DAVIE, Fla. (AP) Laughter broke out in one corner of the Miami Dolphins’ locker room Monday, briefly lifting the gloom as players packed their belongings and headed into the offseason.
The cause for mirth: the Alabama-Clemson national championship game and trash-talking between Dolphins teammates from the two schools.
Anything to change the subject.
The Dolphins aren’t accustomed to losing in the playoffs, because they’re not accustomed to reaching the playoffs, and so they took Sunday’s 30-12 loss at Pittsburgh hard. The drubbing wasn’t a surprise to outsiders, but rookie coach Adam Gase had his young team optimistic about leaving a more impressive mark on the postseason.
”We truly believe in this room that we could make a run, a serious run, and we still truly believe that,” receiver Kenny Still said. ”We feel like we didn’t do what we were supposed to do.”
There was cause for consolation because the loss came in Miami’s first postseason game since 2008. That’s progress, Dolphins style.
More improvement is needed for the franchise to earn its first playoff win since 2000. Here are things to know as the Dolphins begin looking toward the 2017 kickoff:
DEFENSE: Miami finished the regular season 10-6 and earned an AFC wild-card berth despite allowing a franchise-record 6,122 yards, and most of the offseason moves will likely involve the defense. Changes could include finding a replacement for first-year defensive coordinator Vance Joseph, who is being considered for several head coaching jobs.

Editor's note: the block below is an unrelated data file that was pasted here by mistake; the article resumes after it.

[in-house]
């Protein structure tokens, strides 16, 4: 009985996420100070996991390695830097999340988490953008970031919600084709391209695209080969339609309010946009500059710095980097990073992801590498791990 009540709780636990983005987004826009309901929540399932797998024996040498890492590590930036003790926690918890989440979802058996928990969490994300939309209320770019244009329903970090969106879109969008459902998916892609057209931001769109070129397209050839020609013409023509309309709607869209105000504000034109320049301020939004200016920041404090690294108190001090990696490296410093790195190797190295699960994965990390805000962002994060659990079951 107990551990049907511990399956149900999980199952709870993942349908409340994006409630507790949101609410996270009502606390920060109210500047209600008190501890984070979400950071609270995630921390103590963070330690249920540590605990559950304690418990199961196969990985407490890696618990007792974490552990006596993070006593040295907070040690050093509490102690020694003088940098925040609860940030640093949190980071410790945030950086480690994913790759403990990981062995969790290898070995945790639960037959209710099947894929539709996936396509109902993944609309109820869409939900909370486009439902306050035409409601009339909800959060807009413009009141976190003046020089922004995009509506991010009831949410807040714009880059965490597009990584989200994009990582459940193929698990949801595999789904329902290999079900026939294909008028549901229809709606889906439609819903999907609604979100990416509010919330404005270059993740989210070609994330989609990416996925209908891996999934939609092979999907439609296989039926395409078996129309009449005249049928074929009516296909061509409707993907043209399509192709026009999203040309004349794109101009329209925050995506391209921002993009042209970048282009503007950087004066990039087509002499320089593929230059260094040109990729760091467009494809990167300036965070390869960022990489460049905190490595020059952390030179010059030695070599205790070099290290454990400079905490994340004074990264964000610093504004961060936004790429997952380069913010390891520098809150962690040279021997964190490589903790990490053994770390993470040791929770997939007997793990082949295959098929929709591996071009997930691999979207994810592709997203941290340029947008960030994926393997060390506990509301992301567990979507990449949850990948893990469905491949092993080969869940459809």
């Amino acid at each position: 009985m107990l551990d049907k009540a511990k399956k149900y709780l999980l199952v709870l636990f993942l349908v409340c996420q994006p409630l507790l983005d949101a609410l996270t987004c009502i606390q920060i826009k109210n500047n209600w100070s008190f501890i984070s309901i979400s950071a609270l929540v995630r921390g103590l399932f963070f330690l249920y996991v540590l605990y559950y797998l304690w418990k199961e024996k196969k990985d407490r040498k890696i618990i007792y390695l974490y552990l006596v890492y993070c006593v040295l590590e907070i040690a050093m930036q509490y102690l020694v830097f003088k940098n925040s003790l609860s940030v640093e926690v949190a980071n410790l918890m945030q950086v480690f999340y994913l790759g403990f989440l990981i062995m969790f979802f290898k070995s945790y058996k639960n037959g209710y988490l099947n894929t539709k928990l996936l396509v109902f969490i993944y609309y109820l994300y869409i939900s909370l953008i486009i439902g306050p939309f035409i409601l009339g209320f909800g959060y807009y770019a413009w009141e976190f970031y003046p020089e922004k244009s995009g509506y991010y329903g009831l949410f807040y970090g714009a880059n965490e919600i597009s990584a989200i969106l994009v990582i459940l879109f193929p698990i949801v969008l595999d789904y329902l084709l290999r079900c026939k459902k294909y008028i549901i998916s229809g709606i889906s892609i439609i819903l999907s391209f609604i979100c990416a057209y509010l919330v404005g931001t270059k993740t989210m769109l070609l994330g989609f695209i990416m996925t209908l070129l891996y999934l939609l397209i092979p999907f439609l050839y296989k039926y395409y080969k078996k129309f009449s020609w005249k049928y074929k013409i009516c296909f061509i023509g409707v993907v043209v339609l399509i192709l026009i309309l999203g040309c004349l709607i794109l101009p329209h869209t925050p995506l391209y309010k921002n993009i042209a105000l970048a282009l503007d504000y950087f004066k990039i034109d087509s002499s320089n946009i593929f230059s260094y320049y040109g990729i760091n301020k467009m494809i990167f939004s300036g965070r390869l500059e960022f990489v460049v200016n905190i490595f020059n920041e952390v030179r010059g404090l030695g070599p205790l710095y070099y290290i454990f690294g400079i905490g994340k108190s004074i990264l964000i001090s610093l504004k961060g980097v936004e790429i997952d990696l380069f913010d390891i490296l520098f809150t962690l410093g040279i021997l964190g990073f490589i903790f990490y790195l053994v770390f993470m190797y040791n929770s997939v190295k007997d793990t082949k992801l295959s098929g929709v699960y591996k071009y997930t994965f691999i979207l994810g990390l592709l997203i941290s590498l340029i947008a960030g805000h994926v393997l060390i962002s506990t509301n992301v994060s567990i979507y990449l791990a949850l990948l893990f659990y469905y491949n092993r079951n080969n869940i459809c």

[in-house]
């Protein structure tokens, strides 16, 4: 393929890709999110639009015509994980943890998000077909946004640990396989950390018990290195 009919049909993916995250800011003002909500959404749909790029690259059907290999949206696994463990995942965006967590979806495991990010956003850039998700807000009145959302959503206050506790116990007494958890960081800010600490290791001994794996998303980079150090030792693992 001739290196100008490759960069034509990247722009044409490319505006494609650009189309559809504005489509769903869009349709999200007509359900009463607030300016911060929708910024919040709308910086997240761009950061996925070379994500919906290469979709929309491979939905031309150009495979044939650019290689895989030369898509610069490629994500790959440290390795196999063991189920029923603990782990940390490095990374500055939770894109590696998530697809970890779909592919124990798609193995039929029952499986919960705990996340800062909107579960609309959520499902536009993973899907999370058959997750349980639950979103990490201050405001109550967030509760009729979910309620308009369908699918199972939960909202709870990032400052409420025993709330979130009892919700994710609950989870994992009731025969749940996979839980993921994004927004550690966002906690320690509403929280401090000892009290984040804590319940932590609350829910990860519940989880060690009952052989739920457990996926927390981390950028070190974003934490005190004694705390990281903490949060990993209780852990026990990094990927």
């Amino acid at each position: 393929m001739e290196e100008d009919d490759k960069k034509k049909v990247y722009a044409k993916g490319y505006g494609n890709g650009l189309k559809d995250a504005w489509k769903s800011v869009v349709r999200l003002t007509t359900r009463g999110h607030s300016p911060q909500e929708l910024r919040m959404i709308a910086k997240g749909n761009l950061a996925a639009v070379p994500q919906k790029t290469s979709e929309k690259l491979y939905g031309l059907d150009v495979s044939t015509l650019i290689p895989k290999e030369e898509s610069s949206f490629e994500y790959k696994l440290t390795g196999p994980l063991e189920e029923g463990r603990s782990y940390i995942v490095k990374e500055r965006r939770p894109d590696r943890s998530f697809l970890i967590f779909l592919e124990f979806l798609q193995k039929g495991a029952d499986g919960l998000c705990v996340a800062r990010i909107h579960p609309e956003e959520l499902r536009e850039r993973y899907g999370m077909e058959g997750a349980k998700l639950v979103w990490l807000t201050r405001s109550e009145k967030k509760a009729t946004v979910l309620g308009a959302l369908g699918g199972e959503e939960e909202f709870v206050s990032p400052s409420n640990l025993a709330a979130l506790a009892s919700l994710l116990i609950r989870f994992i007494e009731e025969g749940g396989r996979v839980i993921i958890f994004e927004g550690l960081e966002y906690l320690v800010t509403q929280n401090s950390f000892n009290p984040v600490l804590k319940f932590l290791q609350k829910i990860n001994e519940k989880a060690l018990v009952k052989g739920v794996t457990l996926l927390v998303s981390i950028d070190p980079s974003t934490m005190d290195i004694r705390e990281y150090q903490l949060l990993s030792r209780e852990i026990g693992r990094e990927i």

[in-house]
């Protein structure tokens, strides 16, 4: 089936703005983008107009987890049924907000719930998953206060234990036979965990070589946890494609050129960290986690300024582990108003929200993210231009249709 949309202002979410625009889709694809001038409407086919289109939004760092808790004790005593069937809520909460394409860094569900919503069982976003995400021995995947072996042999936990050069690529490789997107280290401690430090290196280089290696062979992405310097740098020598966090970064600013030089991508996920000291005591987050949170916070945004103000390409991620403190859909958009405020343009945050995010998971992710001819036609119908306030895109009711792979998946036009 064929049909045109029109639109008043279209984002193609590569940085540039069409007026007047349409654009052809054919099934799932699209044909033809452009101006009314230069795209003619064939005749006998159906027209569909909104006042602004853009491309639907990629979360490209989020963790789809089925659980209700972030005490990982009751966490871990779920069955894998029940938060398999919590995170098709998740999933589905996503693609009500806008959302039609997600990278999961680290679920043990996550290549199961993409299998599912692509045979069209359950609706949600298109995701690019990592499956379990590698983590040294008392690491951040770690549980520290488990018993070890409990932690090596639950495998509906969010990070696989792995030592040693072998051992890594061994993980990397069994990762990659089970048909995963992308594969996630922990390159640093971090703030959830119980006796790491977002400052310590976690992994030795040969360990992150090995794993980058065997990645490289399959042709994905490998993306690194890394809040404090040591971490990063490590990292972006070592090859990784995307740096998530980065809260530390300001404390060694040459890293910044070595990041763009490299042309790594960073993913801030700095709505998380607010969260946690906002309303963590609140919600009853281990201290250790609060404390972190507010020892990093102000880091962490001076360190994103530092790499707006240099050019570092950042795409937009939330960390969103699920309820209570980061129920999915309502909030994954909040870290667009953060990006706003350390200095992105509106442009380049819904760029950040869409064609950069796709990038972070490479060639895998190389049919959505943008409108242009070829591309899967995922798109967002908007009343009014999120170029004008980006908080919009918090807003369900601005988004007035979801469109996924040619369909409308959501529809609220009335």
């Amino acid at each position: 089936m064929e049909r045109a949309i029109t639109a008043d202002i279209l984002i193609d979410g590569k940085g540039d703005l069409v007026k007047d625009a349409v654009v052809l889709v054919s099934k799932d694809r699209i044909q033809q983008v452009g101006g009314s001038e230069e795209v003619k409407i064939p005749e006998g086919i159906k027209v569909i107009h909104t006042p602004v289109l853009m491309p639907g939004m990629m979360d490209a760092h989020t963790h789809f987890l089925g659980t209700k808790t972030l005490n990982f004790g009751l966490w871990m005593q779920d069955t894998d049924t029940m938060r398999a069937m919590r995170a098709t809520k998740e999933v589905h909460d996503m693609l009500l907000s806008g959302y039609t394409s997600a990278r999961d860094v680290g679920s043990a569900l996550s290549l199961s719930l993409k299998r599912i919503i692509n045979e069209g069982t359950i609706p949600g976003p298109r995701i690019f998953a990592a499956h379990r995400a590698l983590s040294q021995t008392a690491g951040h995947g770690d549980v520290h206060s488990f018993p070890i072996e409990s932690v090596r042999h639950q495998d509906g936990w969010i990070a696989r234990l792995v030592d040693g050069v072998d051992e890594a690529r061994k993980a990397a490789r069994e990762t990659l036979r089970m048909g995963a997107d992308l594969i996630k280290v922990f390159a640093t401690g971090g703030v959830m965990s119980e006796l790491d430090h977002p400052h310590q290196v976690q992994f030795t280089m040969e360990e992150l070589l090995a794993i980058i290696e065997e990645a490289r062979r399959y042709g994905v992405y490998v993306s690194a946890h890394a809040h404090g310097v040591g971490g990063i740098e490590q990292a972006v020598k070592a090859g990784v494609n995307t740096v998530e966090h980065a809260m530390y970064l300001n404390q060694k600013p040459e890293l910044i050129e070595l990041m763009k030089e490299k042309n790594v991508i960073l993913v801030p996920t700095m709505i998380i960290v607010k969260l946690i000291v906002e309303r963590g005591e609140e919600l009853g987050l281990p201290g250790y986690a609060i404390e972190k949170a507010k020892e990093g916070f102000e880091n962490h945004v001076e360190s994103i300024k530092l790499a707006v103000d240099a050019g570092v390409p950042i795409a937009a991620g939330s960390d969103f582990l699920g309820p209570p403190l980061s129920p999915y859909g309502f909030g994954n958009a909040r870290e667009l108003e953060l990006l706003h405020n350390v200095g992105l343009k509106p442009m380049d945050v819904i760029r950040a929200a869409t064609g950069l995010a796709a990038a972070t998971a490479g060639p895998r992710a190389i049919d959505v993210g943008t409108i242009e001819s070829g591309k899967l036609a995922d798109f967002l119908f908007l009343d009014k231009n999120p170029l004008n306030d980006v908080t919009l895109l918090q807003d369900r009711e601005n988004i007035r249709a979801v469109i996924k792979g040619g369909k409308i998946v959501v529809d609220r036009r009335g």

Kiko Alonso is the only linebacker certain to return, and a secondary decimated by injuries needs attention. Miami also faces decisions at end, with Pro Bowler Cameron Wake turning 35 this month and Andre Branch becoming a free agent.
OFFENSE: The Dolphins looked mighty when center Mike Pouncey was healthy and paving the way for back-to-back 200-yard games by running back Jay Ajayi. But Pouncey played only five games because of recurring hip issues. Now 27, he hasn’t made it through a full year since 2012, but said he plans to play several more seasons.
”I’m not retiring until 10 years. Trust me,” Pouncey said with a smile.
Keeping the team’s five best blockers together is a tantalizing prospect, guard Jermon Bushrod said.
”It would be something special,” he said. ”The times we did play together we were rolling. We had a good thing going.”
But Bushrod will become a free agent, and the Dolphins must decide whether to keep 32-year-old left tackle Branden Albert, who hasn’t played a full season since 2011.
Stills, who led Miami with nine touchdowns, is also due to become a free agent.
QUARTERBACK: Five-year veteran Ryan Tannehill had a career-high passer rating of 93.5, but still hasn’t appeared in the playoffs. He missed Sunday’s game due to a sprained left knee that sidelined him for the final three weeks of the season. Surgery hasn’t been ruled out, and it’s uncertain how much the injury will compromise Tannehill’s mobility, one of his strengths.
HIERARCHY: For the first time in several years, the offseason begins with franchise leadership entrenched. Football operations chief Mike Tannenbaum and general manager Chris Grier deserve credit for a solid 2016 draft and the acquisitions of Alonso and cornerback Byron Maxwell.
Gase led a turnaround from a 1-4 start and earned raves from his players.
”He is 100 percent the right guy for this job,” said quarterback Matt Moore, who started the final three games. ”From where we started and the history of this team to how we finished, it’s pretty impressive.”
THE ROSS TAKE: Team owner Stephen Ross had to change coaches four times since 2011 to find a winner. He said he’s happy with the direction of the franchise, but not satisfied.
”I’ll only be satisfied when we win the Super Bowl,” Ross said.
How close are the Dolphins to that?
”Three games away,” Ross said. ”That’s how close we are.”
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